Three weeks ago the late winter sun splashed its brilliance across the Kanazawa sky. I walked home extra slow that day.
Two weeks ago I opened my curtains to let in the morning, and a white heron skirted past my window. It left me breathless.
One week ago a 9.0-magnitude earthquake hit the Tohoku region of Japan. Shortly afterwards, tsunami waves over 20 meters in height hurled themselves onto the land. Shock turned to fear. Fear turned to sadness. Sadness turned to compassion.
Yesterday morning a swallow followed me to work, dancing to the rhythm of its tweets. I gave myself permission to smile.
I’m confounded by the paradox of nature—simultaneously playful and dangerous, continually giving and taking life.
Today the air smells of melted snow and new earth. Spring has come. The weight of wool clothes and whipping winds has lifted. I'm liberated.
I'm also chained.
Chained to the news. Every day the death toll rises. Every day more people are displaced.
For Japan, spring has ushered in new shoots and the promise of pink, but these gifts of nature cannot easily be received in customary celebration.
“I’m sending food to my family in Yokohama.”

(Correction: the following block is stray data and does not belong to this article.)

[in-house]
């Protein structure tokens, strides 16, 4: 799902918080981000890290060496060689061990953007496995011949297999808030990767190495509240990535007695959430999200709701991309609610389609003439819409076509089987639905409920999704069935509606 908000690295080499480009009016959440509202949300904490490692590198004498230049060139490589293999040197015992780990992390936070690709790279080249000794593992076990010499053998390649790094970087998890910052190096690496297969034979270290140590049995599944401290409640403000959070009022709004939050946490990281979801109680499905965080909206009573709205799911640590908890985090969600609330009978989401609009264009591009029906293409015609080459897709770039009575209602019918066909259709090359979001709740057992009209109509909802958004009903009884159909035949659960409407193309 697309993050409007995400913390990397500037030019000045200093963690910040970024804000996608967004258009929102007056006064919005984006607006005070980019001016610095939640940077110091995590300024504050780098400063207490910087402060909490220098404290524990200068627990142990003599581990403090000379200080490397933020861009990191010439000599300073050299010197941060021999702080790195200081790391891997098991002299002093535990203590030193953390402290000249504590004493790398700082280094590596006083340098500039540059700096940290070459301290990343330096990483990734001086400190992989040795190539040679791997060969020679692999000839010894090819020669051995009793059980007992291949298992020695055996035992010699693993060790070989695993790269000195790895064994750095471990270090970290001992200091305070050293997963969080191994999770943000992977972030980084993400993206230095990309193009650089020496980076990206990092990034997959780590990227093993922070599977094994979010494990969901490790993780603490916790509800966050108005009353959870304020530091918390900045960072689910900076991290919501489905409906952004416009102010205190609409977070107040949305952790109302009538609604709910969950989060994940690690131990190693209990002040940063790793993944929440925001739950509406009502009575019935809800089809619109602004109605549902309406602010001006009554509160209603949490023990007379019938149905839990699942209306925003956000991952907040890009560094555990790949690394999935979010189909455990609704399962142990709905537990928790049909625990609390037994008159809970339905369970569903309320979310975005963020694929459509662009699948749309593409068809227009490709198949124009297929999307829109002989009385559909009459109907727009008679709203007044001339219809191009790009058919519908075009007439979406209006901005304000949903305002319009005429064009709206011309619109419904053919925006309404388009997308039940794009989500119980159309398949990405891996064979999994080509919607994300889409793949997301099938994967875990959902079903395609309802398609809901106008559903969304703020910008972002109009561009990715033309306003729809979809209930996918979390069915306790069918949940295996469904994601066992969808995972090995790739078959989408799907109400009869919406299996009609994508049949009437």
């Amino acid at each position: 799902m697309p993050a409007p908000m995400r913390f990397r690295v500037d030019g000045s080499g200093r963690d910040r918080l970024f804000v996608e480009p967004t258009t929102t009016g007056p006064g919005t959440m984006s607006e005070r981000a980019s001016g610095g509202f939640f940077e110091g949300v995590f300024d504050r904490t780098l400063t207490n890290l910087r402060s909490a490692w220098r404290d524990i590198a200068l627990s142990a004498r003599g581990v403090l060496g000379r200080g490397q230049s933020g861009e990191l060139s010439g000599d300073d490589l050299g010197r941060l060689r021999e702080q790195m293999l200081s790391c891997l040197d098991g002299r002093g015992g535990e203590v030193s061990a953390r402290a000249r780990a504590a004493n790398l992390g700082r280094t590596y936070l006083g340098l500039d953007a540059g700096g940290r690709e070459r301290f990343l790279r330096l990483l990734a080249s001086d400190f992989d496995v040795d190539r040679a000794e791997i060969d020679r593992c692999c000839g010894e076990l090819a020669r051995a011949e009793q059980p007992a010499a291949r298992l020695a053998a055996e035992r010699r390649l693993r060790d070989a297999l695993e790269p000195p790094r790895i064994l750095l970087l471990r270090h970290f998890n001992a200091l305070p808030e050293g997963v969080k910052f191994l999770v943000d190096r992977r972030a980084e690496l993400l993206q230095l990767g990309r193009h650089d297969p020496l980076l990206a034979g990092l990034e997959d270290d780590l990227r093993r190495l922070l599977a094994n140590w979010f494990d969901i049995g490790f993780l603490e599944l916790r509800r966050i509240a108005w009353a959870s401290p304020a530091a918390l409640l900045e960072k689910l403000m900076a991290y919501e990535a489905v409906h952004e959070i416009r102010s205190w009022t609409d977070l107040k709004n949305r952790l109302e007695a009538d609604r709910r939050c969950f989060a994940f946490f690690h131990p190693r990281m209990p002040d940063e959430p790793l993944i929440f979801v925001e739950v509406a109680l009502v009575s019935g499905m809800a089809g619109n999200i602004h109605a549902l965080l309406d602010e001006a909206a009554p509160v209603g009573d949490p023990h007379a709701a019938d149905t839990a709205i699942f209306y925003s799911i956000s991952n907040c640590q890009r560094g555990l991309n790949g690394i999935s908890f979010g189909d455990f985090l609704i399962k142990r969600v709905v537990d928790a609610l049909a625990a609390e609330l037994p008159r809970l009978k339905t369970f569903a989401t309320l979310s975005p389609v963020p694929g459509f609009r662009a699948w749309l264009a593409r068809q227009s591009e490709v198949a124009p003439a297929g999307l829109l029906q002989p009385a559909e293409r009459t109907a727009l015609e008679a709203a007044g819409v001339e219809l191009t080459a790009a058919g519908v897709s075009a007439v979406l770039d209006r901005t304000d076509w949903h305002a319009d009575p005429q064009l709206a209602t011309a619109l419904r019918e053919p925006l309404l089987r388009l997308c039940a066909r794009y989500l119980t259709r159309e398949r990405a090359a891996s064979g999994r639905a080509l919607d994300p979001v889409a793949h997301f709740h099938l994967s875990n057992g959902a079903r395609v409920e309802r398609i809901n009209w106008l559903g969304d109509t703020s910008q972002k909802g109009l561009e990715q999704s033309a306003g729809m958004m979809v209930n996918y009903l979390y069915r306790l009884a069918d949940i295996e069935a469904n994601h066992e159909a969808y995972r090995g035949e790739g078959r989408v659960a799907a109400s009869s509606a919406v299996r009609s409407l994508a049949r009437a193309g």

“My friend in Chiba is trying to leave, but the trains are full. She’ll have to wait another week. She has a baby, so she’s worried about radiation.”
“I feel guilty hoarding canned food and bottled water, but I’m afraid.”
“I’m angry at the government.”
“The Japanese media is hiding the truth.”
“The situation isn’t getting any worse.”
“Do you want to go back to your country?”
“I’m thankful for the help of the US military.”
“Will people stop buying Japanese goods because they are worried about contamination?”
“I’m moved by the generosity and humanitarian efforts put forth by so many people to help Japan.”
“We will rebuild.”
* * *
Cherry blossom buds continue to stretch and grow.
Soil is turned inside out.
The cycle of the seasons.
An old woman hobbles past kids playing ball in the street.
The cycle of a generation.
I inhale everything and sweep my arms up to the sky. I exhale everything and bend forward. Elongate my spine. Hinge and fold. Step back into downward dog.
More than ever I use my yoga to cultivate peace and radiate compassion.
When I give to Japan, I’m also thanking Japan for its many gifts to me.
* * *
If you want to help Japan with relief efforts, please visit these links: